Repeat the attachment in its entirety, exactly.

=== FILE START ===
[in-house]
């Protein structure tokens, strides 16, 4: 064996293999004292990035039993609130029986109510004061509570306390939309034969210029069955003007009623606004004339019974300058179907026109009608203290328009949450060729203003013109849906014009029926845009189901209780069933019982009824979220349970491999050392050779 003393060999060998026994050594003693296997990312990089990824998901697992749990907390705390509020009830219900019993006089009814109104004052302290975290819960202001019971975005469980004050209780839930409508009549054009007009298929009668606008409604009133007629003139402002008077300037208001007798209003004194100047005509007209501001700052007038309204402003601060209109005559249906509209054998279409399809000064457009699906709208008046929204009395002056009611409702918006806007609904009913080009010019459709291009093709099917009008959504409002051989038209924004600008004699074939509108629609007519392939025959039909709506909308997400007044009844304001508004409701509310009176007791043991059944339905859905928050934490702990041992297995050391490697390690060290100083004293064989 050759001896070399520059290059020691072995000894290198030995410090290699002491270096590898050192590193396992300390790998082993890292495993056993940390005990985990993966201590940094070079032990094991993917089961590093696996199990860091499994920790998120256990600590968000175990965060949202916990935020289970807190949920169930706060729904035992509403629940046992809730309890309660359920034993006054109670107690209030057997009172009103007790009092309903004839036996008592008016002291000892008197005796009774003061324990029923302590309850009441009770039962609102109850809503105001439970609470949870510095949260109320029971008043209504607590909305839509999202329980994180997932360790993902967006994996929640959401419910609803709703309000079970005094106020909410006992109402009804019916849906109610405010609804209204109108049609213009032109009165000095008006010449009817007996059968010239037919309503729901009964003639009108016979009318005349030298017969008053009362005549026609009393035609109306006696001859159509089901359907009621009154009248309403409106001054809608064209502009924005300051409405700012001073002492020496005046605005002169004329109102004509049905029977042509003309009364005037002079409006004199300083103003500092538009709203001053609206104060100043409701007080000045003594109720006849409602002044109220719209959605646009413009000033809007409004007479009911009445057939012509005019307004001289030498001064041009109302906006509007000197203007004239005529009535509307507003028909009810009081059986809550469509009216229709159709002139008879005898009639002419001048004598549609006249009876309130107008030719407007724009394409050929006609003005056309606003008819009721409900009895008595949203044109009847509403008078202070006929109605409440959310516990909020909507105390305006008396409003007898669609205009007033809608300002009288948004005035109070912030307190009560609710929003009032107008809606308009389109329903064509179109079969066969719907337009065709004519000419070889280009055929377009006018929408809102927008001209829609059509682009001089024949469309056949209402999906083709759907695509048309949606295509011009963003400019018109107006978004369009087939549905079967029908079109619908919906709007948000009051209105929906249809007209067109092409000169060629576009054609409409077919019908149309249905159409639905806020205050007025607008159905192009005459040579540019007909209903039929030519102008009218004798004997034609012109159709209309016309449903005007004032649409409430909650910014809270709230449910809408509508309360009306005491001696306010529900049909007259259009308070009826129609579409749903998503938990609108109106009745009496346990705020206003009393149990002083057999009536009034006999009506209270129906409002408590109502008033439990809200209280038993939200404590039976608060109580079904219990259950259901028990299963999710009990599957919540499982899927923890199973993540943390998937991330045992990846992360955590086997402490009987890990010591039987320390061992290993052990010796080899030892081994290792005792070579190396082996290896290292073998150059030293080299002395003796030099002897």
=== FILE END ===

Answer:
[in-house]
């Protein structure tokens, strides 16, 4: 064996293999004292990035039993609130029986109510004061509570306390939309034969210029069955003007009623606004004339019974300058179907026109009608203290328009949450060729203003013109849906014009029926845009189901209780069933019982009824979220349970491999050392050779 003393060999060998026994050594003693296997990312990089990824998901697992749990907390705390509020009830219900019993006089009814109104004052302290975290819960202001019971975005469980004050209780839930409508009549054009007009298929009668606008409604009133007629003139402002008077300037208001007798209003004194100047005509007209501001700052007038309204402003601060209109005559249906509209054998279409399809000064457009699906709208008046929204009395002056009611409702918006806007609904009913080009010019459709291009093709099917009008959504409002051989038209924004600008004699074939509108629609007519392939025959039909709506909308997400007044009844304001508004409701509310009176007791043991059944339905859905928050934490702990041992297995050391490697390690060290100083004293064989 050759001896070399520059290059020691072995000894290198030995410090290699002491270096590898050192590193396992300390790998082993890292495993056993940390005990985990993966201590940094070079032990094991993917089961590093696996199990860091499994920790998120256990600590968000175990965060949202916990935020289970807190949920169930706060729904035992509403629940046992809730309890309660359920034993006054109670107690209030057997009172009103007790009092309903004839036996008592008016002291000892008197005796009774003061324990029923302590309850009441009770039962609102109850809503105001439970609470949870510095949260109320029971008043209504607590909305839509999202329980994180997932360790993902967006994996929640959401419910609803709703309000079970005094106020909410006992109402009804019916849906109610405010609804209204109108049609213009032109009165000095008006010449009817007996059968010239037919309503729901009964003639009108016979009318005349030298017969008053009362005549026609009393035609109306006696001859159509089901359907009621009154009248309403409106001054809608064209502009924005300051409405700012001073002492020496005046605005002169004329109102004509049905029977042509003309009364005037002079409006004199300083103003500092538009709203001053609206104060100043409701007080000045003594109720006849409602002044109220719209959605646009413009000033809007409004007479009911009445057939012509005019307004001289030498001064041009109302906006509007000197203007004239005529009535509307507003028909009810009081059986809550469509009216229709159709002139008879005898009639002419001048004598549609006249009876309130107008030719407007724009394409050929006609003005056309606003008819009721409900009895008595949203044109009847509403008078202070006929109605409440959310516990909020909507105390305006008396409003007898669609205009007033809608300002009288948004005035109070912030307190009560609710929003009032107008809606308009389109329903064509179109079969066969719907337009065709004519000419070889280009055929377009006018929408809102927008001209829609059509682009001089024949469309056949209402999906083709759907695509048309949606295509011009963003400019018109107006978004369009087939549905079967029908079109619908919906709007948000009051209105929906249809007209067109092409000169060629576009054609409409077919019908149309249905159409639905806020205050007025607008159905192009005459040579540019007909209903039929030519102008009218004798004997034609012109159709209309016309449903005007004032649409409430909650910014809270709230449910809408509508309360009306005491001696306010529900049909007259259009308070009826129609579409749903998503938990609108109106009745009496346990705020206003009393149990002083057999009536009034006999009506209270129906409002408590109502008033439990809200209280038993939200404590039976608060109580079904219990259950259901028990299963999710009990599957919540499982899927923890199973993540943390998937991330045992990846992360955590086997402490009987890990010591039987320390061992290993052990010796080899030892081994290792005792070579190396082996290896290292073998150059030293080299002395003796030099002897």